Does workers' compensation protect against employee lawsuits?

In many states, yes. Most workers’ compensation policies include employer’s liability insurance to protect your business if an injured worker files a lawsuit against you for not preventing a workplace accident.

However, business owners in North Dakota, Ohio, Washington, and Wyoming do not have employer’s liability insurance included in workers’ comp.

These states are known as the four monopolistic workers' comp states, in which workers' comp coverage must be purchased from a state fund, and does not include employer's liability coverage. Insurance providers sell stop gap coverage to protect you from employee lawsuits.

How can small business owners save money on workers' comp insurance?

To save money on workers' comp, it's important to make sure you classify your employees correctly. Employees with desk jobs or other jobs with a low risk of injury cost less to insure. By ensuring each worker is properly classified as either a contractor or an employee (full-time or part-time), and listed under the appropriate class code, you can save money and avoid potential legal action.

In some cases, small business owners can choose to buy pay-as-you-go workers' compensation. This type of workers' comp policy has a low upfront premium, and lets you make payments based on your actual payroll instead of an estimated payroll. It's useful for businesses that hire seasonal help or have fluctuating numbers of employees.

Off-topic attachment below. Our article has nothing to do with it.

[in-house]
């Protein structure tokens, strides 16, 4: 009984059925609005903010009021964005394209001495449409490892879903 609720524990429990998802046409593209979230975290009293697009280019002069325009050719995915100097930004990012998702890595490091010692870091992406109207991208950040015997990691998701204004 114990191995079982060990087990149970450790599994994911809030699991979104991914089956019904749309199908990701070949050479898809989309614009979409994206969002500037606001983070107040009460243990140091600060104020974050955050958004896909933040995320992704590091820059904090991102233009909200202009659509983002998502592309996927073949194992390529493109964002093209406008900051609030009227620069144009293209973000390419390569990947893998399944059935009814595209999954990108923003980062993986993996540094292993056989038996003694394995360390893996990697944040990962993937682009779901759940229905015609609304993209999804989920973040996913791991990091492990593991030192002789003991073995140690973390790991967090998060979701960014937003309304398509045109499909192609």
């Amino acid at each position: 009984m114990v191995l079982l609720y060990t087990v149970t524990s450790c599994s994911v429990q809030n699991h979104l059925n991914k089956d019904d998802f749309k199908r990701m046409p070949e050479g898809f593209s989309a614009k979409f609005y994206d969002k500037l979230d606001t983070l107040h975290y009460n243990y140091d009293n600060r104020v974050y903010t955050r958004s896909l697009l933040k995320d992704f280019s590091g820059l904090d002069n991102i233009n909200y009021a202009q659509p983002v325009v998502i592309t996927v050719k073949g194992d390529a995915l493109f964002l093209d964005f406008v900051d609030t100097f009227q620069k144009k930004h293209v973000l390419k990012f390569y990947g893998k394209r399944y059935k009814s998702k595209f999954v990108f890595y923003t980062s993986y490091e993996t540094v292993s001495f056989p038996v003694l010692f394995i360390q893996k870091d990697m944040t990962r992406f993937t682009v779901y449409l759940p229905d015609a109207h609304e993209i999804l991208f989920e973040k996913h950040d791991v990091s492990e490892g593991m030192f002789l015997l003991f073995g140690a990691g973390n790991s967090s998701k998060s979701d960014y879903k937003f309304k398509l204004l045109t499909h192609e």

In addition, some business owners may be eligible for a minimum premium workers' compensation policy, which sets your premium charges at the minimum premium (i.e., the smallest amount of money that an insurance company will sell to a business). Small businesses that benefit from this type of policy often have few risks and a small number of employees.

Finally, businesses with a good Experience Modification Rating (EMR) and a documented safety program can help lower workers' comp costs. A safer workplace means fewer accidents, which helps keep your premium low.

What is the difference between general liability and workers' comp insurance?

Both policies deal with bodily injuries. General liability insurance protects your company when a client or another third party suffers an injury on your property and sues for medical expenses.

Workers’ comp insurance covers expenses resulting from employee injuries sustained while working.

Learn more about the difference between general liability and workers’ compensation insurance.

Does workers' compensation cover employees who contract COVID-19?

It typically depends on where an employee contracted COVID.

Workers' comp insurance protects employees from on-the-job injuries and illnesses. If an employee is exposed to the coronavirus because of their job, then this policy should provide coverage.

For example, a nurse caring for sick patients or a grocery store worker who deals directly with the public would both have a stronger claim than an office worker. Workers’ comp doesn't cover diseases unrelated to employment.

Your state's laws could potentially help cover costs related to COVID-19. If you think you might be eligible for a workers' compensation claim, contact your insurance agency’s claims department.

Where can I learn more about workers' compensation insurance?

If you want to learn more about this policy, you can find additional answers in our frequently asked questions about workers' compensation insurance.

If there are any additional questions you have about coverage, you can also contact an Insureon agent.